Former Osun State Governor Prince Olagunsoye Oyinlola has promised to explore opportunities for the resolution of the leadership tussle between him and the Nobel laureate, Prof. Wole Soyinka, over the chairmanship of the Board of Trustees of the Centre for Black Culture and International Understanding (CBCIU).
Oyinlola, who spoke with reporters at his Okuku country home yesterday at a news briefing, said he would rather address the issues associated with the crisis than engaging Soyinka in a media war.
Oyinlola was the chairman, board of the centre, at its inception in 2008, before Governor Rauf Aregbesola replaced him with Soyinka.
He said the Nobel laureate was misinformed “on the true story, structure of and philosophy behind the establishment of the centre.”
Narrating the peaceful steps he had taken to resolve the matter, Prince Oyinlola said despite the incessant attacks “on my personality by the professor, I will still be cultured in dealing with this matter. Because I believe, to the best of my knowledge that there is no
animosity between me and Professor Soyinka, I have, in consultation with my governor, Ogbeni Rauf Aregbesola, made moves to meet the professor and give him the correct information on the centre, for him to be guided.
“The moves have sadly been rebuffed. I visited his home in Lagos on the advice of my governor. He was not in and never acknowledged that visit. I made several phone calls to him, which were never answered. I tried reaching
him unsuccessfully through his daughter, Mrs. Moremi Onijala.
“The respected professor spoke of ethical issues concerning the CBCIU. His attacks did not just start. He did much more in 2008 when he opposed the establishment of
the CBCIU and used his contacts in and out of the country to wage a war, which we won.
“In 2008, Prof. Soyinka
unsuccessfully sought to enlist the support of former President Umaru Musa Yar Adua against us. This time, he is appealing to President Muhammadu Buhari with insinuations of ethical matters manifestly based
on falsehood. I, however, will still assume that he has been misinformed on the true story, structure of and philosophy behind the establishment of the centre.
“UNESCO, around May 2007, took a decision to establish a category two institute (on culture) in Africa, which, it noted, would be the first
of its kind on the continent. A number of countries in Africa showed interest. Nigeria was one of them.
“To strengthen Nigeria’s bid for the institute, the presidency acquired archival materials of renowned culture icon, Prof Ulli Beier and sent the then Minister of Culture, Prof. Babalola Borishade, to Sydney, Australia to seal a deal with him on the matter.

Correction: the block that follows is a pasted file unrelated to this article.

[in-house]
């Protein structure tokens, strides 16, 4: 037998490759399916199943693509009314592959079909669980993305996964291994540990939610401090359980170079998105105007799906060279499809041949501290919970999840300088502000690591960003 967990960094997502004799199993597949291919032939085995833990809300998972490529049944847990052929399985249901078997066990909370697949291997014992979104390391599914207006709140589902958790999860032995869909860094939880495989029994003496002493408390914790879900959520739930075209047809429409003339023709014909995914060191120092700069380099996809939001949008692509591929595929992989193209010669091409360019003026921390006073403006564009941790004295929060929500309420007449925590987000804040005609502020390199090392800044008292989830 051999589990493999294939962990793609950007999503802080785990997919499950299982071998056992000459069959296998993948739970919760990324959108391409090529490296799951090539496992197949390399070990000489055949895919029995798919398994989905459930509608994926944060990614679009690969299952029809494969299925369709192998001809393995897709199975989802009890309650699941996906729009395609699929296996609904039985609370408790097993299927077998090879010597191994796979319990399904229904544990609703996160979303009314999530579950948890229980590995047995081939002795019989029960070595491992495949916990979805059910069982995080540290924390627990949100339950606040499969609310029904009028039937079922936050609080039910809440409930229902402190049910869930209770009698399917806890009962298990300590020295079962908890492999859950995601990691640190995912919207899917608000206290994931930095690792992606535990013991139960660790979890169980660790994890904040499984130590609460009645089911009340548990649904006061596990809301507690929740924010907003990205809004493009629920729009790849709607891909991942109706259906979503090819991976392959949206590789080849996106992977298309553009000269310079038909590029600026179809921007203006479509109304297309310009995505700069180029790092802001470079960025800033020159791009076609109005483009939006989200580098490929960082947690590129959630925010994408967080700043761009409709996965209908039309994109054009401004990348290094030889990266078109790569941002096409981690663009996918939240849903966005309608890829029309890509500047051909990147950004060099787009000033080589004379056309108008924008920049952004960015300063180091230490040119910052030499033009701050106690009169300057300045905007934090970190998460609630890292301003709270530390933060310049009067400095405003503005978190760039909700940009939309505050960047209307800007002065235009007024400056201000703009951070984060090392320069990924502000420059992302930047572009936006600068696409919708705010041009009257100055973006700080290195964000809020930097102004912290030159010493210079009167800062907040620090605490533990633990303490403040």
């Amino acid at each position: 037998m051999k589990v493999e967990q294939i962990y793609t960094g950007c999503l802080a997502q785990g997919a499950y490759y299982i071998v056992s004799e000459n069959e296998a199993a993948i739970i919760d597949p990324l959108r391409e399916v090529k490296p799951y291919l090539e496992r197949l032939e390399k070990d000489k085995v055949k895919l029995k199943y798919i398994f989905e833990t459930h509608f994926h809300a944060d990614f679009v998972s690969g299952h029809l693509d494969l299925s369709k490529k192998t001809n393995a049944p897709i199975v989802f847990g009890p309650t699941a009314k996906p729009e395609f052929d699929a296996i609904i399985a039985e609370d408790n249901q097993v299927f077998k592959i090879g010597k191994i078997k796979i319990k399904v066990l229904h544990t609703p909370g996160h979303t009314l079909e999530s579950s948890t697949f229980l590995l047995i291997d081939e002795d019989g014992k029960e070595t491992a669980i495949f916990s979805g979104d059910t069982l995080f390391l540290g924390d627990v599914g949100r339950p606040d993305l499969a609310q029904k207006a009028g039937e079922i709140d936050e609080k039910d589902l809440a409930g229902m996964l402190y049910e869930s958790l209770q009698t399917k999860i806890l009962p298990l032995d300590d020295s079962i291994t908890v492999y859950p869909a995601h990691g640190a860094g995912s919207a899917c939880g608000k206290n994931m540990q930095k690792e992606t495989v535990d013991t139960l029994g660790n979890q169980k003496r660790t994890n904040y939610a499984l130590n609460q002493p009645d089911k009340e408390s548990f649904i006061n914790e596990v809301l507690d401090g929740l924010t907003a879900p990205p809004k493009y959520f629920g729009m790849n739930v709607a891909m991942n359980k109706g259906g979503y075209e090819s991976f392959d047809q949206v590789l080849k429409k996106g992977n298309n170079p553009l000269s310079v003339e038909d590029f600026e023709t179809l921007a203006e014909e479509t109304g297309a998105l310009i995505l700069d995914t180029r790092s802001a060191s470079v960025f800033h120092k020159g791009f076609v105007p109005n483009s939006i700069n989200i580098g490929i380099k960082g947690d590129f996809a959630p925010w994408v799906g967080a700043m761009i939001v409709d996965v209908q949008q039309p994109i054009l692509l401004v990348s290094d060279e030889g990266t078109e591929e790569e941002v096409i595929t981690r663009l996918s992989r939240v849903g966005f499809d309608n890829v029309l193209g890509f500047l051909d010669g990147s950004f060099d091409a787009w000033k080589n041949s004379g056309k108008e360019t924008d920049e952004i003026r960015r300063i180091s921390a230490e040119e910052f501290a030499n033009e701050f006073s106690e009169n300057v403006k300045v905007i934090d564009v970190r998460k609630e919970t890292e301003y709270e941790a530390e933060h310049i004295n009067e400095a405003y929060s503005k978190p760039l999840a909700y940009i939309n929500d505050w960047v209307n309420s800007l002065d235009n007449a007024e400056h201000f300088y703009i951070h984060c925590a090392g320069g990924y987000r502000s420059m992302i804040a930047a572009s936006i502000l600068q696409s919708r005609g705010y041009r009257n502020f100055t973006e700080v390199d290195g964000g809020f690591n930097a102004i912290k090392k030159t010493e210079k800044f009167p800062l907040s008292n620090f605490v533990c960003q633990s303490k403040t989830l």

“However, Beier gave two conditions, which
he said must be met before he would grant Nigeria’s request. These two conditions are, one, the institute must be sited in Osogbo where he lived and around where the majority of the materials were gathered over the decades he was here. The second condition was on who would preside over the board of trustees of the centre.
‘board’ tested this in court in 2013 when it sought to take over a case instituted by us. And what did Soyinka get from that move? The Federal High Court, Osogbo in a ruling on October 10, 2013 (appeal on which was struck out by the Court of Appeal, Akure on February 26), decided as follows:
“It is not in doubt that the first plaintiff, ‘ Centre for Black Culture and International Understanding,’ a UNESCO- affiliated
institution, was established in Osogbo, Osun State through the Osun State House of Assembly, which passed the law in that behalf, which was signed into law on December 29, 2008. Thereafter, it was registered under Part C of the Companies and Allied Matters Act vide a
certificate of incorporation dated July 23, 2009.
“As this case is
still at its preliminary stage, I will refrain from making comments
that may have the effect of determining the substantive suit one way or the other. However, once a body becomes incorporated, under the Companies and Allied Matters Act as an Incorporated Trustee, from the date of its registration, it becomes a body corporate with perpetual succession and a common seal. The Companies and Allied Matters Act
(CAMA) is a federal legislation and once a body is registered under it, it cannot be regulated outside the said legislation i.e. CAMA.
“The court further held that the case was instituted on the instruction of “the Registered Trustees of the Centre for Black Culture and International Understanding, who are the existing parties in thiscase. The court went further to state that “the party represented by Mr. T.S. Adegboyega (i.e. Soyinka’s board) are not parties on record and as such cannot discontinue a process they have not initiated.
“The court concluded that a non-party in a case cannot decide the
direction it should take. To steer a ship to harbour, one must of necessity enter it first. And, did I hear Prof. Soyinka right when he said there had been no
court pronouncement on the status of his ‘board’? I believe he has been grossly misinformed.”